Being Vegan is Awesome – But You Don’t Have to Go ‘All The Way’ to Make a Difference! | #ThisGirlEats

My friends have told me the many ethical, health and environmental reasons that they did away with animal products. I’ll be honest, none of it really stuck – I respected their views and was definitely interested, but carried on tucking into my chicken club sandwich as I nodded along. Sorry guys.

For me, the only thing that really hit home was watching Cowspiracy – for the first time ever, I really started to think about the ethics of meat and dairy.

Below are just a few Cowspiracy facts that really opened my eyes.


I want to put it out there right now – I’m NOT vegan. I’m not vegetarian. Sadly, even with these mind-boggling facts, I’m not brave enough to make the move right now – but that’s the point. I’m writing this as someone who eats meat but would still like to start making positive changes when it comes to this whole issue, at least until I get the guts to make a heavier commitment.

Perhaps I’m not ready for a full-on transformation. But after watching the documentary, my boyfriend and I decided we could definitely shake up our diets a bit – we did a few really simple things that, I hope, make a difference when it comes to the staggering consumption of animal products. And here they are…


1. The thought of drinking cow’s milk made us feel a little queasy, so we decided to swap to alternatives – hazelnut and oat milks are yummy, almond milk is great in recipes, and soya milk can be bought super cheap. 🥛

2. We used to buy eggs every week and almost always throw them away because we hadn’t managed to use them up – so we simply stopped! I can’t remember the last time we bought eggs, so that’s a lot less waste.

3. Our first attempt at cutting down on meat was to only eat one meaty meal a day – for example, bacon sandwiches for breakfast meant we wouldn’t eat meat for the rest of the day. If we planned pepperoni pizza for dinner, we’d have a veggie lunch. It’s easy, really.

4. What started out as a way to make our food shop cheaper actually turned into a conscious ethical decision – all our weekday meals are now veggie (vegan on a good day!) and we only let our carnivorous side out on weekends, or when we’re ordering in / buying out.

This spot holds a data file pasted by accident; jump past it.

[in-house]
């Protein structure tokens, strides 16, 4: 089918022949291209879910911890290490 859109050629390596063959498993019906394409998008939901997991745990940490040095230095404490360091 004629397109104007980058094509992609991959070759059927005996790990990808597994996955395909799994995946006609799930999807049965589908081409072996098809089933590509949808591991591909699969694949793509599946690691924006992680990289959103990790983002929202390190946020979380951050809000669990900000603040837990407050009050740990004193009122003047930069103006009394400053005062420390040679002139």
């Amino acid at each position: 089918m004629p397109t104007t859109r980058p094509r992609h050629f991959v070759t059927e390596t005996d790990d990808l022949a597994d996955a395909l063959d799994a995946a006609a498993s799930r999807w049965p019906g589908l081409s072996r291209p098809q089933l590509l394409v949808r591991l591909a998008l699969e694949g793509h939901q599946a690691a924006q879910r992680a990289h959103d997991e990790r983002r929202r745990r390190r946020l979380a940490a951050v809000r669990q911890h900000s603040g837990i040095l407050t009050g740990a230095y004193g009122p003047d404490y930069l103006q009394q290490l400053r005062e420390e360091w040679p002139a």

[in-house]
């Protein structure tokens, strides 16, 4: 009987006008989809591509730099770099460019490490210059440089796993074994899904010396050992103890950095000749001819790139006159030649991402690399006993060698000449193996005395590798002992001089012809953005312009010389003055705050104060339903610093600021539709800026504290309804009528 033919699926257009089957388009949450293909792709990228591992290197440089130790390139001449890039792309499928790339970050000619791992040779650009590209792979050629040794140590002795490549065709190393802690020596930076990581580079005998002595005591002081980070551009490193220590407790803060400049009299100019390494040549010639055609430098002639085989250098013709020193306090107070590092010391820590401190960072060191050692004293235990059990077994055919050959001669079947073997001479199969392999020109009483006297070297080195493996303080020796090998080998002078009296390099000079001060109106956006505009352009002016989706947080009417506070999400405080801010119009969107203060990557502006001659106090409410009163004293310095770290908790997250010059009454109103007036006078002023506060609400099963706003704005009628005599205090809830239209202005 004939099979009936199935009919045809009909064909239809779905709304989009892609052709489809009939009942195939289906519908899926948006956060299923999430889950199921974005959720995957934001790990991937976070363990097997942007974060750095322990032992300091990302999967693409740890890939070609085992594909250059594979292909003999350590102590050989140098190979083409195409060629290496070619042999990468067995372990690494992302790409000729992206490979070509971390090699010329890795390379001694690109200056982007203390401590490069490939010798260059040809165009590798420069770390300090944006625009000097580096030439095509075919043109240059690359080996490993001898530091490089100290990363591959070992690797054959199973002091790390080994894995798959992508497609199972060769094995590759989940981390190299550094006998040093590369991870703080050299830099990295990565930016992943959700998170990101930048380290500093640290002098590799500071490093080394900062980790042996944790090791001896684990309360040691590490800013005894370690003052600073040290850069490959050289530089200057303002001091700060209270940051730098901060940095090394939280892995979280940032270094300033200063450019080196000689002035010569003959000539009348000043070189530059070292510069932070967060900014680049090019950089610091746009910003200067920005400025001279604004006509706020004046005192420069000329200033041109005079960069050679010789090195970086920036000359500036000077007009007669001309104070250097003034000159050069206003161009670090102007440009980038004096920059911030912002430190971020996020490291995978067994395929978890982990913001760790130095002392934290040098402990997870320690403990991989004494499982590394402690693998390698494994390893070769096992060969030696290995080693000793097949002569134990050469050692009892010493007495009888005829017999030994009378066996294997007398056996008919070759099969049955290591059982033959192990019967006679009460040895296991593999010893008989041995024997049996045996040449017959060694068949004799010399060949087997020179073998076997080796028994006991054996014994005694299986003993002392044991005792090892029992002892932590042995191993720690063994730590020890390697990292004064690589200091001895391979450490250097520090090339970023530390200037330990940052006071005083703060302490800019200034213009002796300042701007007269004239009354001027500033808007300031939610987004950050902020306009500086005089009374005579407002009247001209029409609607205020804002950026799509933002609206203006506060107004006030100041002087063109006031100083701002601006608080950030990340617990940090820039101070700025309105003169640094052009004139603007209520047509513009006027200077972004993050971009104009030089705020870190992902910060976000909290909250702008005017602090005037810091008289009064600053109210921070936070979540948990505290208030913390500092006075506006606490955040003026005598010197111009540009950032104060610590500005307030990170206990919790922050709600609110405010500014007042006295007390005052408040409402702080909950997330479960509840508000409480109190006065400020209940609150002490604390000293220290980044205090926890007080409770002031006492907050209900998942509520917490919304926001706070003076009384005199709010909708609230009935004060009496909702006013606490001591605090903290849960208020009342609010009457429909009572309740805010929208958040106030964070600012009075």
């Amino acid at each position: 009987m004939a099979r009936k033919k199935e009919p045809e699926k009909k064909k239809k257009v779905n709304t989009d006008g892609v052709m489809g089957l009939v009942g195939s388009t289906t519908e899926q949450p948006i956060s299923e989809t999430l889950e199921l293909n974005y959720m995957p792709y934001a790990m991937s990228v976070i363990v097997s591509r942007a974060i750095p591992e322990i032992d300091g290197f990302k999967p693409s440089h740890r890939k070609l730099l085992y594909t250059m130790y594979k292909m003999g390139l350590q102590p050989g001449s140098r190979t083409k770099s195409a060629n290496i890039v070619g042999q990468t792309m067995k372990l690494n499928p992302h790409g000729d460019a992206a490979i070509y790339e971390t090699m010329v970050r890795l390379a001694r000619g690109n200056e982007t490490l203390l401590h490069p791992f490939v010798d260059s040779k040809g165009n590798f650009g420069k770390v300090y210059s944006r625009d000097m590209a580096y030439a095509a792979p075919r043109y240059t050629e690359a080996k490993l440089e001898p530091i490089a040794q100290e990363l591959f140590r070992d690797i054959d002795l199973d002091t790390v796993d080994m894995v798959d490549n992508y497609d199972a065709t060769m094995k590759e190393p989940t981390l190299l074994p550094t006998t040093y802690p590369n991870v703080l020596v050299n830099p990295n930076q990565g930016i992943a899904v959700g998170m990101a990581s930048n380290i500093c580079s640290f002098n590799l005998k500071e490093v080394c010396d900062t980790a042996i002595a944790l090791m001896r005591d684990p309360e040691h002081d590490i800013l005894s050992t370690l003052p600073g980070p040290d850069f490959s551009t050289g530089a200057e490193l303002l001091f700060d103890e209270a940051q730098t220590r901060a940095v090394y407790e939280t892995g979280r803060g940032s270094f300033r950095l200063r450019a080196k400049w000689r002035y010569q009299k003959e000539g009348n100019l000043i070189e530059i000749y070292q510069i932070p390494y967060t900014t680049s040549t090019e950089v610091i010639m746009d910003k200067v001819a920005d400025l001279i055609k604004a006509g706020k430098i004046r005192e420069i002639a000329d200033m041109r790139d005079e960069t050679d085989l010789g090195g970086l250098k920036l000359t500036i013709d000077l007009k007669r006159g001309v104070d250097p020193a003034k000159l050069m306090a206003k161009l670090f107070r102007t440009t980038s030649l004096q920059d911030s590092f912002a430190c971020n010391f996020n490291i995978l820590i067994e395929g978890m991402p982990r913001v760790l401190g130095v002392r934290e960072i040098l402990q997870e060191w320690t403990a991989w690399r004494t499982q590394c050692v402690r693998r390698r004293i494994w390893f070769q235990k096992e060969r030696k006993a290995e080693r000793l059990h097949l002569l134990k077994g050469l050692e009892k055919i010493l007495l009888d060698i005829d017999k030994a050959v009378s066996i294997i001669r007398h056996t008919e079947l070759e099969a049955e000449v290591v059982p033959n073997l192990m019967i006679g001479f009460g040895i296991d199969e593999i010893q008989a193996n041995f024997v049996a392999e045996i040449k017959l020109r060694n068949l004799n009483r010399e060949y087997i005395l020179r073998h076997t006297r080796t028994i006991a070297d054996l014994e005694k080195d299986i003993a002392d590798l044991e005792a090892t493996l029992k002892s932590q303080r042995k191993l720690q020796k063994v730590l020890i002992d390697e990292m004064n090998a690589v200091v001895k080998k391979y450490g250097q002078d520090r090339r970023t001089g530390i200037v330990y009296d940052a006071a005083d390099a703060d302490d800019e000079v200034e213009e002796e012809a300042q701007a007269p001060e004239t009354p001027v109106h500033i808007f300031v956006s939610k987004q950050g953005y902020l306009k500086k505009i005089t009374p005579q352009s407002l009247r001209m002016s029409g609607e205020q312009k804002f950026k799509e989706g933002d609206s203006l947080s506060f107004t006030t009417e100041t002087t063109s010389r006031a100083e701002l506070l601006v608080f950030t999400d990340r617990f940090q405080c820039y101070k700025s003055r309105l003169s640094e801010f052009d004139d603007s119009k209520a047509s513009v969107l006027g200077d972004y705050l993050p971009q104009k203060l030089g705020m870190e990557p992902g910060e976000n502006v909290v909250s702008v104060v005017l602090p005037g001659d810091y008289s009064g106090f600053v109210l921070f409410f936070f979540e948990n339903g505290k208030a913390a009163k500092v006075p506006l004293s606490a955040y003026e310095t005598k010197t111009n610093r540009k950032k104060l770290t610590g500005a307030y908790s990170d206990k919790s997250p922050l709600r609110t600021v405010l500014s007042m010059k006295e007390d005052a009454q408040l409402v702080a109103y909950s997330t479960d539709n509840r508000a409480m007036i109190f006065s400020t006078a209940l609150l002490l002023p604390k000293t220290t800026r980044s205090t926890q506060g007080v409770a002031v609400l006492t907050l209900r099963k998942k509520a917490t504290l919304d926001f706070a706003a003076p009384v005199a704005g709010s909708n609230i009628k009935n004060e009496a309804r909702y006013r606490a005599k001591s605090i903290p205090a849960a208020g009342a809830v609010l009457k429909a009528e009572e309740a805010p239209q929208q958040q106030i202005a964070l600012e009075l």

I really do try to make better choices. I try to buy cheese and tomato pizza instead of meat feast 🍕 order mixed bean instead of chilli con carne 🌶️ choose mushroom tagliatelle instead of lasagne 🍝. I’ve gone from eating ham sandwiches every lunchtime to eating meat twice, maybe three times, a week. It’s not perfect – but it’s better!

make good choices

I’m definitely not one to preach about what you “should or shouldn’t” eat. Like, at all. I just want to show anyone who is reconsidering how they consume animal products that yeah, going vegetarian or vegan is scary, especially if it’s an alien concept. But you don’t have to go cold turkey (excuse the pun)! If we all make little changes, just try to cut down or choose alternatives every once in a while, the impact really could be huge.

Think about it.


How Much Exercise Did It Take to Burn Off My Easter Eggs? I DON’T CARE! | #ThisGirlEats

The entire lead-up to this Easter, I saw countless posts about working off the weekend’s chocolate. You know the type – telling me how calorific Easter eggs are, or how many miles I’d have to run just to counteract a Malteser bunny. That’s what you get for following fitness bloggers and Instagram models, I guess.

I have a big issue with this. I’m not really religious so I’ll be completely honest, I celebrate Easter mostly for the food – tonnes of chocolate and a big ol’ Sunday roast. I’m very aware that gorging on sweet treats for a long weekend (I start as soon as Good Friday hits) isn’t exactly healthy, but it’s also not something I plan on making a habit of. I refuse to let strangers on the internet make me feel bad about it.

I totally get if you don’t want to ruin all your hard work in the gym by carelessly binging on chocolate. Good on ya 👍 But so what if someone else does? What gives anyone the right to tell me that I’m not allowed to eat my Easter eggs without feeling some sort of “shame”? Perhaps I’m not into counting every single calorie I consume on a bank holiday, or maybe I don’t fancy figuring out the complexities of exactly how many minutes of exercise it’d take to burn off my weekend of chronic chocoholicism.

homer chocolate

I’m all for advocating a healthy lifestyle. There’s nothing wrong with wanting to make up for a few extra pounds you’ve gained, that’s a great attitude towards your diet. But there’s a difference between keeping yourself healthy and making others feel bad because they don’t necessarily do things the same way as you.

You don’t know how hard someone works to get where they are. You don’t know how careful someone might be about what they eat, you don’t know how much time they might spend prepping, planning and stressing over meals. You don’t know how much someone works out, or how carefully someone looks after themselves. You just don’t know these things about a person, so it’s unfair to judge their health solely on one weekend.

So maybe we just deserved to have our few days completely guilt-free, frolicking in a chocolate haven – if we want one.